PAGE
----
Closely-held ReVENT Medical expects to begin a U.S. pivotal trial in the first half next year with its minimally invasive surgical solution to treat obstructive sleep apnea (OSA).
“OSA is the most common type of sleep apnea and is caused by an obstruction of the upper airway, originating in the palate and/or the tongue,” CEO, Charlie Rampersaud, says in an interview with BioTuesdays.com.
Mr. Rampersaud explains that the ReVENT Sleep Apnea System consists of four implants in the tongue and the procedure is performed by an ear, nose and throat (ENT) surgeon, usually as an out-patient procedure in 15 minutes or so, with a recovery time of one-to-three days.
The implants are inserted using a minimally invasive technique and are designed to provide a light spring-like force to the tongue tissue. After the implants heal into place with the looped ends acting as an anchoring mechanism, the bio-absorbable sections between the looped ends of the implants erode, allowing the implants to gently contract over time.
“The spring-like force is designed to maintain an open airway by preventing tongue collapse, but not be noticed by the patient, when speaking or swallowing,” Mr. Rampersaud contends. The implant is available in different sizes and is intended as a permanent implant in the tongue base.
In an earlier two-year feasibility study, leading up to CE Mark, 40 patients were treated in Germany, the Czech Republic and Canada.
Mr. Rampersaud says results out to 24 months have demonstrated lasting, statistically significant clinical improvement, without any reports of foreign body sensation or difficulties with speech or swallowing.
The ReVENT Sleep Apnea System received CE mark in 2013 for its latest generation system, and the company began a soft launch in Germany in spring 2014 through an ENT distributor at selected medical centers with a high self-pay history.
ReVENT is currently conducting a post-marketing study at 15 sites in Europe, with enrolment of approximately 50 subjects set for completion in the summer of 2016.
“In our feasibility study, we achieved success rates statistically and substantially higher than the main competition, tongue ablation,” Mr. Rampersaud points out. “Although we were very happy with this result, we knew we could do better based on what we learned from the study.”
Indeed, he says early data from the current post-marketing study are demonstrating success rates much higher than the first study, and substantially better than any mainline surgical treatment option. The post-marketing study will aid in marketing, fundraising, and physician acceptance of the technology and will also support reimbursement.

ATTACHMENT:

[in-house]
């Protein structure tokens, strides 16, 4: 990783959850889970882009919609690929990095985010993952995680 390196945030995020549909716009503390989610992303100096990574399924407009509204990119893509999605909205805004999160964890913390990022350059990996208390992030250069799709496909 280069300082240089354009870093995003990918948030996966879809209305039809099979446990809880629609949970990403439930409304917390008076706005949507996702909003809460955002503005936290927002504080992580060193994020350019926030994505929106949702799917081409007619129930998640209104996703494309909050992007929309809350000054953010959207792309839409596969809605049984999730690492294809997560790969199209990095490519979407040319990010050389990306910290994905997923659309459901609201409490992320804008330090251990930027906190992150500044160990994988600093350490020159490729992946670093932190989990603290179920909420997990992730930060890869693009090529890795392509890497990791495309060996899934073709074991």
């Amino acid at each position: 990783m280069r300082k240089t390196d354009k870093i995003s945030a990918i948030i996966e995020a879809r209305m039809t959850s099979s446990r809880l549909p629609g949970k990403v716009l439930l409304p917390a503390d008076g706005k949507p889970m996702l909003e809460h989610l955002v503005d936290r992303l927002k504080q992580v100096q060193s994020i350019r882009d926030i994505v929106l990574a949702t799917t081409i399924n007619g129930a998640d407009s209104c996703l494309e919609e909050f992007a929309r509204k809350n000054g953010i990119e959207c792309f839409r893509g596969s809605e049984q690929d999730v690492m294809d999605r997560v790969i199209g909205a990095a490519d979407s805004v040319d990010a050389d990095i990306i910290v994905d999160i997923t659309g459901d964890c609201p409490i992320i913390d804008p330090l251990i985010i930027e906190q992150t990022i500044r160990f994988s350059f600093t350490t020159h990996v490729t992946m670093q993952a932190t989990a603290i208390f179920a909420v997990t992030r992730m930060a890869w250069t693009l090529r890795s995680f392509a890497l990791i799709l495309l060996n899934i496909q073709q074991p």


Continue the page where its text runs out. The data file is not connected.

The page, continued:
Earlier this month, ReVENT filed an application for reimbursement in Germany under the NUB process for new diagnostic and treatment methods. “Hopefully, we will receive reimbursement next spring and start a robust commercial launch,” he adds.
Following its post-marketing study, the company plans to introduce its sleep apnea device in Italy, Switzerland and Belgium, initially as a self-pay treatment and followed by formal reimbursement.
In the U.S., the FDA classifies the ReVENT Sleep Apnea System as a Class 2 medical device. Mr. Rampersaud says a pre-investigational device exemption (IDE) meeting with the FDA in January 2015 confirmed a clear 510(k) regulatory pathway and the FDA agreed in principle to ReVENT’s protocol strategy for a pivotal trial.
“We submitted the IDE, and anticipate the ability to commence the pivotal study in the first half of 2016, with the goal of 510k approval in late 2017 or early 2018,” he adds.
ReVENT is currently seeking to raise $5-million to $15-million in a series C financing to complete the post-marketing study and launch its pivotal study in the U.S. Equity investments to date have totaled about $20-million.
“Our technology is a compelling portfolio fit for leaders in this sector and we have had discussions with some of them,” he contends.
According to Mr. Rampersaud, moderate-to-severe OSA afflicts 11 million adults in the U.S. EU and Japan. “Our system targets tongue blockage, which is by far the most common type with the fewest available treatment options. We also treat mild cases, thus offering a potential treatment for a large population of OSA sufferers.”
The current standard of care for OSA is continuous positive airway pressure (CPAP). Mr. Rampersaud suggests that the approximately 50% of patients not compliant with CPAP have limited treatment options, resulting in a significant proportion of non-compliant patients going untreated or without adequate treatment.
“We are not targeting the CPAP market but rather the non-compliant market,” he suggests. Specifically, he says the company’s initial target market is the 850,000 non-compliant patients in the U.S. with dominant tongue base closure, representing a market potential of almost $2-billion annually.
The economic burden of untreated OSA in the U.S. is estimated at more than $65-billion a year. Comorbidities include diabetes, obesity, hypertension, stroke, heart disease and an increased risk of death. For example, untreated OSA can increase the risk of stroke and cardiovascular disease by 3.5 times.
Mr. Rampersaud says all pilots and truck drivers in the U.S. must now be screened for sleep apnea. “So the choice is either a CPAP device or in the future, our minimally-invasive procedure. Published reports suggest that only 8% of truck drivers have been screened, which lines up well for our commercial timing.”